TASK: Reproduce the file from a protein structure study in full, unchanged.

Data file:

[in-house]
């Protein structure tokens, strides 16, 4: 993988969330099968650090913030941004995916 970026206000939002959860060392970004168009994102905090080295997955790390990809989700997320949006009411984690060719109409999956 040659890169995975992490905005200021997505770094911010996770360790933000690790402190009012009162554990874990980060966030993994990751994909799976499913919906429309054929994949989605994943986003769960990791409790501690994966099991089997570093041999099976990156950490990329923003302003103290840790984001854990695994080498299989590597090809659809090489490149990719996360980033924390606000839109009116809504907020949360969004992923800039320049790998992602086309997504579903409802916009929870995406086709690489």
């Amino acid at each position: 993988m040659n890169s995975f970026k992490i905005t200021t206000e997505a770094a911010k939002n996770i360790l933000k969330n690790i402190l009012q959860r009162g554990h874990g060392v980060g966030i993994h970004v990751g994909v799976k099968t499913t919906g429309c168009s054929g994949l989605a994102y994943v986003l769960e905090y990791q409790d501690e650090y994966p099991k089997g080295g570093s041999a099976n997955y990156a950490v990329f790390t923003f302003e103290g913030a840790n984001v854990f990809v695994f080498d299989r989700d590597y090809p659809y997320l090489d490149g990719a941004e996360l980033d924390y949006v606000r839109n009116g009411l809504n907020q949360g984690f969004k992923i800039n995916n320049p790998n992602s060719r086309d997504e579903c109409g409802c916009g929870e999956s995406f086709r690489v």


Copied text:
[in-house]
């Protein structure tokens, strides 16, 4: 993988969330099968650090913030941004995916 970026206000939002959860060392970004168009994102905090080295997955790390990809989700997320949006009411984690060719109409999956 040659890169995975992490905005200021997505770094911010996770360790933000690790402190009012009162554990874990980060966030993994990751994909799976499913919906429309054929994949989605994943986003769960990791409790501690994966099991089997570093041999099976990156950490990329923003302003103290840790984001854990695994080498299989590597090809659809090489490149990719996360980033924390606000839109009116809504907020949360969004992923800039320049790998992602086309997504579903409802916009929870995406086709690489």
């Amino acid at each position: 993988m040659n890169s995975f970026k992490i905005t200021t206000e997505a770094a911010k939002n996770i360790l933000k969330n690790i402190l009012q959860r009162g554990h874990g060392v980060g966030i993994h970004v990751g994909v799976k099968t499913t919906g429309c168009s054929g994949l989605a994102y994943v986003l769960e905090y990791q409790d501690e650090y994966p099991k089997g080295g570093s041999a099976n997955y990156a950490v990329f790390t923003f302003e103290g913030a840790n984001v854990f990809v695994f080498d299989r989700d590597y090809p659809y997320l090489d490149g990719a941004e996360l980033d924390y949006v606000r839109n009116g009411l809504n907020q949360g984690f969004k992923i800039n995916n320049p790998n992602s060719r086309d997504e579903c109409g409802c916009g929870e999956s995406f086709r690489v």